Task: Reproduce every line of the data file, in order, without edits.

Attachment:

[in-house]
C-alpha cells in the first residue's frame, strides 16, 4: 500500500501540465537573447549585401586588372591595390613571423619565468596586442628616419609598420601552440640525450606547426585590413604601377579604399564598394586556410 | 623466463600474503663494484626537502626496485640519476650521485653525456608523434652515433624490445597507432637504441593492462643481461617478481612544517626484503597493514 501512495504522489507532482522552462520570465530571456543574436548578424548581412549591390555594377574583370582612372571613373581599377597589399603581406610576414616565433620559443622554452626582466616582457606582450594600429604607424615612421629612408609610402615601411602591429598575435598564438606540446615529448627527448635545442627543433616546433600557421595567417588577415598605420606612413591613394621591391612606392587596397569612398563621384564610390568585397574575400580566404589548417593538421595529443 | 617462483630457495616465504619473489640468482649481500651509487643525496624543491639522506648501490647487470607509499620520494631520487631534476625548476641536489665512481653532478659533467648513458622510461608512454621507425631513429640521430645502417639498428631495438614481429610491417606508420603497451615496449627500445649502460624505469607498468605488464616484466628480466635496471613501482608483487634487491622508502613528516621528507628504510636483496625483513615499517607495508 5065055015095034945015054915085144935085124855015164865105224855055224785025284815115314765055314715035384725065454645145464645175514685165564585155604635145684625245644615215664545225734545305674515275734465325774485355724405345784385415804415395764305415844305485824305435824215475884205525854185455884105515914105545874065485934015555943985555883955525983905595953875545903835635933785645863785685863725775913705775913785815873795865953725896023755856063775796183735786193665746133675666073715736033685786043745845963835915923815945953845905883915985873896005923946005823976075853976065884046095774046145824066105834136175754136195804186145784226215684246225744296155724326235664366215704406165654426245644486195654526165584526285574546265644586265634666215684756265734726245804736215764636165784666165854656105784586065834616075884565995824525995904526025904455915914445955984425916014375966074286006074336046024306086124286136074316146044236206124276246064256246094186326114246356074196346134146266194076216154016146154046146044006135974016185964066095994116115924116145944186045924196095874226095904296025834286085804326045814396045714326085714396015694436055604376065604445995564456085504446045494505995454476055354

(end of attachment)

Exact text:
[in-house]
C-alpha cells in the first residue's frame, strides 16, 4: 500500500501540465537573447549585401586588372591595390613571423619565468596586442628616419609598420601552440640525450606547426585590413604601377579604399564598394586556410 | 623466463600474503663494484626537502626496485640519476650521485653525456608523434652515433624490445597507432637504441593492462643481461617478481612544517626484503597493514 501512495504522489507532482522552462520570465530571456543574436548578424548581412549591390555594377574583370582612372571613373581599377597589399603581406610576414616565433620559443622554452626582466616582457606582450594600429604607424615612421629612408609610402615601411602591429598575435598564438606540446615529448627527448635545442627543433616546433600557421595567417588577415598605420606612413591613394621591391612606392587596397569612398563621384564610390568585397574575400580566404589548417593538421595529443 | 617462483630457495616465504619473489640468482649481500651509487643525496624543491639522506648501490647487470607509499620520494631520487631534476625548476641536489665512481653532478659533467648513458622510461608512454621507425631513429640521430645502417639498428631495438614481429610491417606508420603497451615496449627500445649502460624505469607498468605488464616484466628480466635496471613501482608483487634487491622508502613528516621528507628504510636483496625483513615499517607495508 5065055015095034945015054915085144935085124855015164865105224855055224785025284815115314765055314715035384725065454645145464645175514685165564585155604635145684625245644615215664545225734545305674515275734465325774485355724405345784385415804415395764305415844305485824305435824215475884205525854185455884105515914105545874065485934015555943985555883955525983905595953875545903835635933785645863785685863725775913705775913785815873795865953725896023755856063775796183735786193665746133675666073715736033685786043745845963835915923815945953845905883915985873896005923946005823976075853976065884046095774046145824066105834136175754136195804186145784226215684246225744296155724326235664366215704406165654426245644486195654526165584526285574546265644586265634666215684756265734726245804736215764636165784666165854656105784586065834616075884565995824525995904526025904455915914445955984425916014375966074286006074336046024306086124286136074316146044236206124276246064256246094186326114246356074196346134146266194076216154016146154046146044006135974016185964066095994116115924116145944186045924196095874226095904296025834286085804326045814396045714326085714396015694436055604376065604445995564456085504446045494505995454476055354